The Sybaritic Single enjoyed the grand final flûte of superbly chilled Dom Pérignon 2009 with a quartert of raspberries as the flight commenced its descent, arriving at Tehran Imam Khomeini International Airport in a few minutes. The following two days promised to be exciting yet as dry as Iran’s Lut desert, the hottest place on earth.
But once he reached the luxury Espinas Persian Gulf hotel well past midnight, the protocol could blow away even the most seasoned traveller: the moment the door of his car opened, an impressive welcome committee greeted him by name (clearly rehearsed and pronounced correctly), his photograph was displayed on screens in the lobby and the pianist proudly performed Russia’s anthem – and he did so every time the Sybaritic Single would walk through the lobby throughout his stay, day or night. The next two days were all about Persian hospitality in its most genuine form: nothing was too much to ask for and whenever something had not been considered it was quickly arranged effortlessly.
Naturally, saffron tea and beluga caviar became the staples of the Sybaritic Single’s diet in absence of Champagne and raspberries. One morning he arrived late for breakfast. The restaurant immediately reopened and the entire buffet was fully restocked. Not a single eyebrow was raised – just a bouquet of fresh flowers was gracefully placed on his table. Another thoughtful convenience was keeping the spa open until very late in the evening so that the Sybaritic Single could enjoy a massage just before going to sleep.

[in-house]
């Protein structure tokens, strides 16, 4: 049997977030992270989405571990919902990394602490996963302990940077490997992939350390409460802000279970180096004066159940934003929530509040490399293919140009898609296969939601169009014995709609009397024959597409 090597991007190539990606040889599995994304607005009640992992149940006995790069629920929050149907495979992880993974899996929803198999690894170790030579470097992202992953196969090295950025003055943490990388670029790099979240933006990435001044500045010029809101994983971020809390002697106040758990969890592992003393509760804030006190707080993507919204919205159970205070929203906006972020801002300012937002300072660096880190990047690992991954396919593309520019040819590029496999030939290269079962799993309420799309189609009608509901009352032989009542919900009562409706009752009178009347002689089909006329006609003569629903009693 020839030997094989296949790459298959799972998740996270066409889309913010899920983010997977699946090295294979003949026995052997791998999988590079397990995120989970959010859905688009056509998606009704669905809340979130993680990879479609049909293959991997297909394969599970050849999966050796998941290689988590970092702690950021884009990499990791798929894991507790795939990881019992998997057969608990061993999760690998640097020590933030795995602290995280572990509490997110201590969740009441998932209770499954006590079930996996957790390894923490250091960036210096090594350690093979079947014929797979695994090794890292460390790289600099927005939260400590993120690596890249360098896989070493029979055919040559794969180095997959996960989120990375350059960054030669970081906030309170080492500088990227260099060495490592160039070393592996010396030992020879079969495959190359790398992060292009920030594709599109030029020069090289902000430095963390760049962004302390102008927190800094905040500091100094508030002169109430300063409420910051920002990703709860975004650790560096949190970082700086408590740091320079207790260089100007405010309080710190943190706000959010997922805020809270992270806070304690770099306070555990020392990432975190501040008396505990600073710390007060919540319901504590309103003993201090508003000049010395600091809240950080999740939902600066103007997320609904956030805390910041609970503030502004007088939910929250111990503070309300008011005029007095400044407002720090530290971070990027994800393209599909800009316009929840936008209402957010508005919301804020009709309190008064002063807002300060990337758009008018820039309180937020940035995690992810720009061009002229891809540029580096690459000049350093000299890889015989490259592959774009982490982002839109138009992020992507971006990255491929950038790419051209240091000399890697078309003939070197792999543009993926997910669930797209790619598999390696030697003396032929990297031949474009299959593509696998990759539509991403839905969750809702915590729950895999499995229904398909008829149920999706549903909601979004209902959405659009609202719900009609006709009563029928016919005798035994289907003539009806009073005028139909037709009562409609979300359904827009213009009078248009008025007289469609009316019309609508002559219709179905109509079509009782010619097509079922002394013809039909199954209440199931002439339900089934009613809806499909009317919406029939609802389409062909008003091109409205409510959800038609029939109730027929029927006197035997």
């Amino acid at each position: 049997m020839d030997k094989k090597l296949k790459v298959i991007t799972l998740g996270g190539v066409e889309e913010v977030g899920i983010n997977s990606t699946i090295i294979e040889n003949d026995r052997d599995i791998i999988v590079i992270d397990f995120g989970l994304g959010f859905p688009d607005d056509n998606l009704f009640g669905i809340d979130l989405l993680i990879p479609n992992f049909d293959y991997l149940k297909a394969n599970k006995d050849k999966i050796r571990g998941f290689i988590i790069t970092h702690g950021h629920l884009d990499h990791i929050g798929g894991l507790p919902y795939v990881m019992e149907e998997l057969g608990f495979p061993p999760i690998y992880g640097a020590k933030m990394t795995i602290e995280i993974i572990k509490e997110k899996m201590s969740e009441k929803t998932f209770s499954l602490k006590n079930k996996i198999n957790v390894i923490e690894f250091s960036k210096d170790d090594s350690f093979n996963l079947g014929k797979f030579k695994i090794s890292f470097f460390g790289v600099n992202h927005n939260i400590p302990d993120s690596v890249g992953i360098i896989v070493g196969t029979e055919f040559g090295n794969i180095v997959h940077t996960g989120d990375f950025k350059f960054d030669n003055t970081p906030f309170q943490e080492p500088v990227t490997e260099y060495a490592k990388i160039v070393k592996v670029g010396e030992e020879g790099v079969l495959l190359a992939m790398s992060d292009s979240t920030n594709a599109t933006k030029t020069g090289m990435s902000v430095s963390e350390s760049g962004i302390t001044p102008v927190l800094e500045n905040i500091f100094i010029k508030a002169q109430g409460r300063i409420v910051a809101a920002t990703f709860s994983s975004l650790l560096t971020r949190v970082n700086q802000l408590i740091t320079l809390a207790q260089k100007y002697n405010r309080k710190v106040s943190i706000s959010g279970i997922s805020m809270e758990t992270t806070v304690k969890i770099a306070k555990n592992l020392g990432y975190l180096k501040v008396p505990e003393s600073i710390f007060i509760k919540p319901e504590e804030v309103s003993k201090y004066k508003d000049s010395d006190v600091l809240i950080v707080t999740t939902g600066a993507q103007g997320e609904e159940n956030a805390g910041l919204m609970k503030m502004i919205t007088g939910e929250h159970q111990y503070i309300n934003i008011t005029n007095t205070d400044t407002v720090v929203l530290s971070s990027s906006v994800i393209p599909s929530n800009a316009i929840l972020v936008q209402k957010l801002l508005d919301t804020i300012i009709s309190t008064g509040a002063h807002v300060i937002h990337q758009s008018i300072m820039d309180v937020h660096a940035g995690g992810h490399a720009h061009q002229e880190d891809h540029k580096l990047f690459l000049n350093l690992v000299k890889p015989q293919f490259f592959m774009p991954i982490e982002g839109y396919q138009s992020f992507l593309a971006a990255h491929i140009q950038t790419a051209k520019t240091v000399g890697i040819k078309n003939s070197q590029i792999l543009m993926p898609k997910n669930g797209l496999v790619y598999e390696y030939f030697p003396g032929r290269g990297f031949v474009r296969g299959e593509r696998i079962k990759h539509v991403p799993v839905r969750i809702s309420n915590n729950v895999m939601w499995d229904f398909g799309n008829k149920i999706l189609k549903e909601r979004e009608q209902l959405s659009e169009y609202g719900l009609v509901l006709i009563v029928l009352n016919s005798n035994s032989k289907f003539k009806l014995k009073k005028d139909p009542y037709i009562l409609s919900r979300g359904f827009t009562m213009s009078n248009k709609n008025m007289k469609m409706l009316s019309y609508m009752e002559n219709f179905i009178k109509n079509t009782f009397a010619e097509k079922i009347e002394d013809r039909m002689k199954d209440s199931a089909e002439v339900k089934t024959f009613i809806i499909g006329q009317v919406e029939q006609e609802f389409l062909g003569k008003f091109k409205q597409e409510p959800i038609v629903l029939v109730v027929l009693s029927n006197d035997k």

He also had a chance to ascend to the top floor of his hotel’s sister property, Espinas Palace (currently Tehran’s most luxurious hotel and the only one in the country to offer butler service, though located slightly away from the city centre), for a private preview of the new iconic Sky Lounge which will, among everything else, feature the city’s highest caviar bar and even a flying hippopotamus as its centrepiece, created by Mohsen Gholami in 2016 as part of his “Holy Zoo” collection. Curiously, the hotel could also easily rival the Baccarat Hotel & Residences in New York when it came to the number of Baccarat chandeliers illuminating its interiors – what a surprise! Equally impressive was that it could challenge Carnegie Hall when it came to the size of its in-house theatre. Starting this week and for the next 60 days, Victor Hugo’s Les Misérables will be performed on its stage, to 2,700 every night – and what a massive and world-class production that will be!
48 hours in Tehran flew by and the Sybaritic Single was enjoying some more caviar at the airport lounge. Suddenly, he realised that he had forgotten to empty his safe box before leaving the hotel. With just over an hour to departure, the rang the hotel and explained the situation. What happened over the next hour was both a miracle and an example of a superbly -orchestrated service: the hotel opened the safe, packed and sealed its contents (most importantly, a very rare diamond-encrusted Vertu mobile phone), sent their fastest chauffeur to the airport, arranged for the package to be cleared through two very strict security checkpoints as well as immigration, and to be hand-delivered to the gate. Of course, the Sybaritic Single had to pull a few strings to delay the departure of a full Boeing-777 by a good 25 minutes in order to be reunited with his phone. Yet the moment the flight eventually took-off, he could once again celebrate with Champagne and a saffron rock candy. He immediately began planning his return to Tehran’s unexpected world of oh-so-luxury hotels.